It’s challenging to know when to go to the hospital for labor and delivery, especially if you’re not sure you’re at work. In this session, we’ll talk about when you should go to the hospital after having contractions. You’ll want to be able to discern the difference between fake labor pains and actual labor contractions as your pregnancy progresses.

Identifying True Labor

Trying to know whether what you’re feeling is false labor or “the real thing” as your due date approaches may be frustrating, confusing, and overwhelming.

Questions To Ask For Identifying True Labor

When you are trying to figure out that if you’re in actual labor or not, there are a few questions you can ask yourself.

  • What is the intensity of my contractions?
  • How long are the contractions expected to last?
  • Do my contractions vary as I move around?
  • How far have I progressed?
  • What is the intensity of my contractions?
  • How far apart do my contractions occur?
  • Am I experiencing any other signs of labor (e.g., back discomfort, water breaking)?
  • Is my pregnancy a high-risk pregnancy?

Braxton Hicks Contractions

If you’re carrying a full-term baby and your water hasn’t burst, you may be having Braxton Hicks contractions. Your uterus prepares for labor by softly contracting from time to time without forcing the cervix to expand as you come closer to birth. A tightening or spasming sensation in your belly may occur as your uterus performs a “trial run” for real labor.

411 Rule

According to the “411 Rule,” which is commonly recommended by doulas and midwives, you should go to the hospital if your contractions are 4 minutes apart, each one lasting at least 1 minute, and they have been following this pattern for at least 1 hour.

When To Go To The Hospital?

You should not wait to visit a medical facility if you notice any of the following symptoms:

1. You’re Having Contractions

It’s a sign that actual labor has begun when your contractions start as moderate and irregular cramps and gradually advance to more painful and regular occurrences. You can typically rest at home during the early stages of labor unless your doctor or midwife recommends otherwise.

Contractions begin light and infrequently during this stage, but as your labor progresses, they become stronger, more frequent and regular, and closer together. Active labor contractions are more likely if your contractions are so strong that you can’t talk through them, sleep through them, or concentrate on anything else. In that situation, you should go to the hospital.

2. You’re Bleeding

Vaginal discharge is really common in pregnancy and can provide important information about how near you are to birth. If your delivery date is approaching, you may observe a pink or brown discharge with a bit of blood (often referred to as a “bloody show”). This is a natural reaction as your cervix thins, widens, and stretches open (effacing and dilating), and it indicates that you’re about to enter early labor.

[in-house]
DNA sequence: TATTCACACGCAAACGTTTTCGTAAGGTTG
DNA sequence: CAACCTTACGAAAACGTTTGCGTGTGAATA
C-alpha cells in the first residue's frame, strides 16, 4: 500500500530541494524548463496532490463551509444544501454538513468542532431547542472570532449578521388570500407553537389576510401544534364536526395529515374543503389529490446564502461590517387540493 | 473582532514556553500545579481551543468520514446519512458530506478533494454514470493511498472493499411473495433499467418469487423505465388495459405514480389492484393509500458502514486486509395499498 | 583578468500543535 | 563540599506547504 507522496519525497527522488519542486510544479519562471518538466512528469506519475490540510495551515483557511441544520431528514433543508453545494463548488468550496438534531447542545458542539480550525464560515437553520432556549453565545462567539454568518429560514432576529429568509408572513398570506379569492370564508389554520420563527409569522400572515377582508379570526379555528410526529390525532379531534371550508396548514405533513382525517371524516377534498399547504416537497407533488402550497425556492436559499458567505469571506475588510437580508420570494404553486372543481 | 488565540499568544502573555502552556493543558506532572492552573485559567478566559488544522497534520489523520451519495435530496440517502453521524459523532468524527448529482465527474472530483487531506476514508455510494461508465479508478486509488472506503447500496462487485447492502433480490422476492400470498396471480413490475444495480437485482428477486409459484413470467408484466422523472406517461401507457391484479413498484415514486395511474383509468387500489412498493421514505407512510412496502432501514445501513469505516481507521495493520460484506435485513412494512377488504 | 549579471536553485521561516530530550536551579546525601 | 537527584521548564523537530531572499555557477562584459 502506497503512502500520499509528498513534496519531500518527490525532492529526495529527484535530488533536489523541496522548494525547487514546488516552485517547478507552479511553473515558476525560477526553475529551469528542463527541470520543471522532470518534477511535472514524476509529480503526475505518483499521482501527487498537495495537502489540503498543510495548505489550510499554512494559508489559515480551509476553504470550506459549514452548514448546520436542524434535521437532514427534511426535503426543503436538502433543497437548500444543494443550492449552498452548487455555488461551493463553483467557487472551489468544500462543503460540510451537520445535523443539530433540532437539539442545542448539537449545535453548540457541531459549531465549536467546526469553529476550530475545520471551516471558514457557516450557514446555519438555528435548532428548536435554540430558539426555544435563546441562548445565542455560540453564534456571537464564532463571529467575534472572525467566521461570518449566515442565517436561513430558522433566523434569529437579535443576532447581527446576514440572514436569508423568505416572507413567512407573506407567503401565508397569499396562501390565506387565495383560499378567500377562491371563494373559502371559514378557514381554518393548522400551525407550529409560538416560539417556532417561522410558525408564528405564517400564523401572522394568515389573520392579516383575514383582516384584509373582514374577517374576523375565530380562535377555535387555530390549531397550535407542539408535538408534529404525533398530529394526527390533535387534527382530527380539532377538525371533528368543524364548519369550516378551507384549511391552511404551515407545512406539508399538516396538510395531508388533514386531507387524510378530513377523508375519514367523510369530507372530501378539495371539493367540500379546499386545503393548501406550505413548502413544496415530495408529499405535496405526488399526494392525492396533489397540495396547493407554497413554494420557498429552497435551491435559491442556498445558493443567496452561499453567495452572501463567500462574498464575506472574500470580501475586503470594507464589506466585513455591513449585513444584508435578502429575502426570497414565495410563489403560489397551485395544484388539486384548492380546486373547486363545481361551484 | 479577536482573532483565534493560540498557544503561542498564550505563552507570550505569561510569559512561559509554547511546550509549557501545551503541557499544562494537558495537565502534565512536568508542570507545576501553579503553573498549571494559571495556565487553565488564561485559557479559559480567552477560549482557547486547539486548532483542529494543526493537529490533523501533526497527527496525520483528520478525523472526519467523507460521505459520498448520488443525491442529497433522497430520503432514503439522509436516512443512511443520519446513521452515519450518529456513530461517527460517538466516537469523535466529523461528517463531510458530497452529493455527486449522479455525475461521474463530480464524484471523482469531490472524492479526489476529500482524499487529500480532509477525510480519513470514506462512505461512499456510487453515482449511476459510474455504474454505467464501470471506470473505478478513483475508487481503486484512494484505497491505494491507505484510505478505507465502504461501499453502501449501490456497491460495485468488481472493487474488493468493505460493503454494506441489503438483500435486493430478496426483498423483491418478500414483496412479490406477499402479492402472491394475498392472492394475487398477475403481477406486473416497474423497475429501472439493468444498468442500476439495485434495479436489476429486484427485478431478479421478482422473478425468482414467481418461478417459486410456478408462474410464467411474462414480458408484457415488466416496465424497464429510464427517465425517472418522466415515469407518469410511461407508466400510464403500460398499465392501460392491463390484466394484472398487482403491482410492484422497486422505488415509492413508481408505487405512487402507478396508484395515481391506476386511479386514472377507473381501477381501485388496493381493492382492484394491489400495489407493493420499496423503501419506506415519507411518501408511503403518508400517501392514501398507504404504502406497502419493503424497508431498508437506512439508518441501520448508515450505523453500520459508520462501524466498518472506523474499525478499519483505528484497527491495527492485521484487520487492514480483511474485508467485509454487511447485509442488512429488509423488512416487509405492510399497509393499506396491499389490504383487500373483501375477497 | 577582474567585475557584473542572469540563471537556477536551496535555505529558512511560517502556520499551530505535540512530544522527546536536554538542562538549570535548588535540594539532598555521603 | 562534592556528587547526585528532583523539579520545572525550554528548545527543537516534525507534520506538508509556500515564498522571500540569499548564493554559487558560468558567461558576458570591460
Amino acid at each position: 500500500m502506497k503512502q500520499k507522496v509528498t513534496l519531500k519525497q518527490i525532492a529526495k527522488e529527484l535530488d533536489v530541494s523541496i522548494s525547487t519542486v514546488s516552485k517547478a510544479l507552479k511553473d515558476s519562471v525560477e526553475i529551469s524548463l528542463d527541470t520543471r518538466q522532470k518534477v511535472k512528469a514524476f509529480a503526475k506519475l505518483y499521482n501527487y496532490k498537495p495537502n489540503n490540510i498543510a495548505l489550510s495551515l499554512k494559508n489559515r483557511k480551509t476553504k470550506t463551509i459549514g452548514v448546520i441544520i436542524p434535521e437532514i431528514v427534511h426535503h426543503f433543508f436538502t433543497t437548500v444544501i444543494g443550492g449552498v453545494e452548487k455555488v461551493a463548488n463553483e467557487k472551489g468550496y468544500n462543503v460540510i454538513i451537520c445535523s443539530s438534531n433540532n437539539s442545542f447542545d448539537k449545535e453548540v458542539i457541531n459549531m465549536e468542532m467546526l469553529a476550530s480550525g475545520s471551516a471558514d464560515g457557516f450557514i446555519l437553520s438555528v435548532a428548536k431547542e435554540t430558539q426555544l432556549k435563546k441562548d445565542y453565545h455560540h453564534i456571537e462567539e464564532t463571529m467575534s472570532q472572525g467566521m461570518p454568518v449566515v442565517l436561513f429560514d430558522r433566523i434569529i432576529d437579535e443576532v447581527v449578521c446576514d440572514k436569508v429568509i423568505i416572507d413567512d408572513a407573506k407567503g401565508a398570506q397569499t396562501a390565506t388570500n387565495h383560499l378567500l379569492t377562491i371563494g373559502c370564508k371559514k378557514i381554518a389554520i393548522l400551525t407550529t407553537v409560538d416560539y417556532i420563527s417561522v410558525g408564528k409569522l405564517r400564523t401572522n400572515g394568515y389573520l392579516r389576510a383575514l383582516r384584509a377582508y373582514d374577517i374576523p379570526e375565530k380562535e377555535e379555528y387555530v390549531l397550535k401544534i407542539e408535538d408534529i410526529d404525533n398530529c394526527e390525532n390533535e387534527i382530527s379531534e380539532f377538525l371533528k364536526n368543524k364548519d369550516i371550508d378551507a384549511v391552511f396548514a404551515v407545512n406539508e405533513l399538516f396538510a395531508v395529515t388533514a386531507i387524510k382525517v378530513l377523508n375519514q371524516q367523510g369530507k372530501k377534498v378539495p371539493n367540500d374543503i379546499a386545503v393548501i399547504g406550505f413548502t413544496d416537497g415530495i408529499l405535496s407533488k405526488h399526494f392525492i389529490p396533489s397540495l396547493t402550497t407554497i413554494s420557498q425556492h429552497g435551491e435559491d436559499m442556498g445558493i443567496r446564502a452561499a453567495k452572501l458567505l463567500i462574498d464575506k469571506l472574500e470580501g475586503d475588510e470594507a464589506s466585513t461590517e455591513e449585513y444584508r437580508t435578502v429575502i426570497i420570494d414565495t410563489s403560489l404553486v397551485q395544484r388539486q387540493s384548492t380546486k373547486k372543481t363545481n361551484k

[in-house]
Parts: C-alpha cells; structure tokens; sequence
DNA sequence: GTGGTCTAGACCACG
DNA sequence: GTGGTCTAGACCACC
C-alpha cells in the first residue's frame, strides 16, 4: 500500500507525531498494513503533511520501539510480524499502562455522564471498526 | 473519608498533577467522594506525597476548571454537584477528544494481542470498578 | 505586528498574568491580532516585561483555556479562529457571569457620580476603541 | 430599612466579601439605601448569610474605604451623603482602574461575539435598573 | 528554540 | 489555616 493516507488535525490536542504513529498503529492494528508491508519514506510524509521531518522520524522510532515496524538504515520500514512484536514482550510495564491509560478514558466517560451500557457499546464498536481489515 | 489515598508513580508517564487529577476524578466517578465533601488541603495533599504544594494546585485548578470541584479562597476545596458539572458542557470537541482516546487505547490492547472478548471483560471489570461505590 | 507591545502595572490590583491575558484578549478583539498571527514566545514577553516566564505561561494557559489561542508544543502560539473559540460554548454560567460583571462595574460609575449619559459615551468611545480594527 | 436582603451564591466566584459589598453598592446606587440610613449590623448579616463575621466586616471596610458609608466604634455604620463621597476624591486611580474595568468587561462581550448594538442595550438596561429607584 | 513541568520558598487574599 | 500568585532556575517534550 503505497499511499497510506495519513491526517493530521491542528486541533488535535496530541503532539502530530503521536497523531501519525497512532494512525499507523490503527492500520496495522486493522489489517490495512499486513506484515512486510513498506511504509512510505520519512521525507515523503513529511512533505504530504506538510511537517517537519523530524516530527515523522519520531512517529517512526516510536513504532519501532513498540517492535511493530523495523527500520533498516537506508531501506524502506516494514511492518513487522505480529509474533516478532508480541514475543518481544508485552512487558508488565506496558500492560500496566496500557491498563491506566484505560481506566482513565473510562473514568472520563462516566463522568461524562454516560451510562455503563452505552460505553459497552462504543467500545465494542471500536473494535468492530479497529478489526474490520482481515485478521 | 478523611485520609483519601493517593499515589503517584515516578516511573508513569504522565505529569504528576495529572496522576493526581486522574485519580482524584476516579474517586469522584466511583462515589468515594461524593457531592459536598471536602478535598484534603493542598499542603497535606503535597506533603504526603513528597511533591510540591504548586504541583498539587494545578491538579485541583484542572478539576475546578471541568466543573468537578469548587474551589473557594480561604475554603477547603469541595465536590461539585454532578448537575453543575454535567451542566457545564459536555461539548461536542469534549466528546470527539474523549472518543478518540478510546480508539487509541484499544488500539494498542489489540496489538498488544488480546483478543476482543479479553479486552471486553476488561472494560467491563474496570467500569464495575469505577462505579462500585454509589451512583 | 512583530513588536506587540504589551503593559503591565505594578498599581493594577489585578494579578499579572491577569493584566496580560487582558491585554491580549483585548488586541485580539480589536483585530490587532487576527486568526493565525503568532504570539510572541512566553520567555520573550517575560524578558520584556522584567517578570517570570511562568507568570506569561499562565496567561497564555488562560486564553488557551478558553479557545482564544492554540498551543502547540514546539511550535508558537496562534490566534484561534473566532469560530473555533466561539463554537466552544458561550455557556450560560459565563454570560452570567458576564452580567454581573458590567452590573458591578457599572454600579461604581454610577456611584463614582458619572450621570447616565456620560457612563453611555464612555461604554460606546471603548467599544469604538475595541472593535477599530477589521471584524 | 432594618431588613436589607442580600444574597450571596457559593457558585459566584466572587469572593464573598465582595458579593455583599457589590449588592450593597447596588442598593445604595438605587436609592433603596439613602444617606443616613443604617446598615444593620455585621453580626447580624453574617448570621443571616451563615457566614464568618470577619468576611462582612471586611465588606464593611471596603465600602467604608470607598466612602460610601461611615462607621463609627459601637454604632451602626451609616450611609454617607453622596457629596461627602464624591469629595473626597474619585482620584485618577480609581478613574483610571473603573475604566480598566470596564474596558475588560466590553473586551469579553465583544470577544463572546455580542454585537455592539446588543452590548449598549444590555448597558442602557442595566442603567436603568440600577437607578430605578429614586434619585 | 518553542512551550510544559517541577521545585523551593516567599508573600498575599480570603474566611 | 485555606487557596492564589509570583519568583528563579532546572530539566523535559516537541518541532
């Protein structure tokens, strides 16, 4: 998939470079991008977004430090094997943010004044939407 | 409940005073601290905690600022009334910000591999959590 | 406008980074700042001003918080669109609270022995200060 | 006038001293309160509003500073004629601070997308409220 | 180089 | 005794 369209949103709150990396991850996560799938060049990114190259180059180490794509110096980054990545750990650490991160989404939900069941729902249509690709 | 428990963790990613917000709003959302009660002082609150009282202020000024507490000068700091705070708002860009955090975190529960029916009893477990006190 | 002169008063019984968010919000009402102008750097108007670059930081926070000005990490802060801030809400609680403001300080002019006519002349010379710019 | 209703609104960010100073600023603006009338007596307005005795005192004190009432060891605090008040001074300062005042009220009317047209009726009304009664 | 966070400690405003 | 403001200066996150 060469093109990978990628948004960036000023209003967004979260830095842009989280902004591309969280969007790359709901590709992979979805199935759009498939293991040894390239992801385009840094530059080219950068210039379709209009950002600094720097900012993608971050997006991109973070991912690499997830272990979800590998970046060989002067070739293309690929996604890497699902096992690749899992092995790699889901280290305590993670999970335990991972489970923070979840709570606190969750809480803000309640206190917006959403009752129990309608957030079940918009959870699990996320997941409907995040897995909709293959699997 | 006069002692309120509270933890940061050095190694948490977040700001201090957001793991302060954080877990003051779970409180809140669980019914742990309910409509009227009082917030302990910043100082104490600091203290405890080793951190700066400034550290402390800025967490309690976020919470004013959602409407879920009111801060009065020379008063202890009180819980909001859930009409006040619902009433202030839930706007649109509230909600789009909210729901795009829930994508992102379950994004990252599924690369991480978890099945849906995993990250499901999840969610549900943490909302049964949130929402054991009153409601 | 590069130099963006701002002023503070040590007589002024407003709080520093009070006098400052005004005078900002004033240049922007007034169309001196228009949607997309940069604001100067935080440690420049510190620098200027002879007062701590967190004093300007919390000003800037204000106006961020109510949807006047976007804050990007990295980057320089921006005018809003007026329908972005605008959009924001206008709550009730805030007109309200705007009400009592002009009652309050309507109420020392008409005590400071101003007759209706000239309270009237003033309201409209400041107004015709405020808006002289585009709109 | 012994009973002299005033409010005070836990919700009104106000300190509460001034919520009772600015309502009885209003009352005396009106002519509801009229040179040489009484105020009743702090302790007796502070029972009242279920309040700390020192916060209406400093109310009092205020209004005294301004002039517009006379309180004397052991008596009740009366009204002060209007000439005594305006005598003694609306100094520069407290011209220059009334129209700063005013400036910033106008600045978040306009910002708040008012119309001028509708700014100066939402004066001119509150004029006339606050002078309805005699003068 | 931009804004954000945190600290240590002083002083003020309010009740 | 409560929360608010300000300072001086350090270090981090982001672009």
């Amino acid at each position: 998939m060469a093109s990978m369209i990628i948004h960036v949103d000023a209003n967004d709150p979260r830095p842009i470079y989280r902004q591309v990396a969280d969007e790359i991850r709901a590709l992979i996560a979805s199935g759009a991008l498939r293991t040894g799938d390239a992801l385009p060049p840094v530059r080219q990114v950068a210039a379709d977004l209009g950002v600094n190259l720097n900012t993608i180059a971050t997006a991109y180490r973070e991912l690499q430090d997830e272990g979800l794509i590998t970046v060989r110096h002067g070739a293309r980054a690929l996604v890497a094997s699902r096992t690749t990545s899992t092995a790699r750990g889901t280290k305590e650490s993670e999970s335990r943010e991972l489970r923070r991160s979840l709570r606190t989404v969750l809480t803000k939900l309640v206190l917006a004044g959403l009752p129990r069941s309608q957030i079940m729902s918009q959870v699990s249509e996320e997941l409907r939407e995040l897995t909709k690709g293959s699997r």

After watching the “bloody show,” you’ll most likely start having contractions. Some women experience labor as soon as they observe the discharge. Others may have to wait several days. You may also detect a significantly more significant chunk of clear to light pink mucus when wiping or in the inside of your underwear around this time, usually before the bloody show. The mucus plug seals your cervix shut until your body starts preparing for delivery.

3. Your Water Breaks

You may not need to run to the hospital if your water breaks at home—or anywhere else for that matter. First, contact your doctor or midwife. They could ask you to come to the office, hospital, or birthing center to confirm that the amniotic sac has burst, but you’ll probably be able to stay at home for a little longer.

However, you’ll need to travel to the hospital or birth center right away to avoid infection or complications in some cases. For example, if you are being tested positive for group B strep during prenatal testing or if you have discharge that is stained brown (which could be meconium —your baby’s first poop), you should immediately go to a good hospital in Pakistanas soon as your water supply is depleted.

4. You’re Facing Symptoms of Preeclampsia

Preeclampsia is a dangerous pregnancy syndrome in which your blood pressure rises too high (hypertension). Preeclampsia can cause the following symptoms:

  • Headache
  • Severe stomach pain
  • Nausea and vomiting
  • Shortness of breath
  • Anxiety
  • Changes in reflexes
  • Fluid retention in the face and hands
  • Rapid weight gain
  • Blurred vision
  • Dizziness
  • Loss of consciousness
  • Seizures

If you have preeclampsia symptoms, you should visit a good hospital in Pakistan.

5. Your Pregnancy Is High-Risk

If you may have a high-risk pregnancy, then you need to seek medical help sooner in labor. If you’re expecting twins or higher-order multiples, or if you have a health condition that puts your pregnancy in danger, you should contact your doctor or midwife as soon as you notice signs of labor, even if you’re not sure you’re in labor.

Your doctor need to teach you how to detect the indications of difficulties early in your pregnancy and make sure you understand what to do if you experience them. Inquire if they do not disclose this information.

Ending Notes

As you have seen that when you need to go to a hospital after having contractions. Now the thing is that you need to choose a good hospitalfor your treatment. You can choose the best hospital in Pakistan from this article. We wish you good luck with your pregnancy.

 

Susana N. Tolbert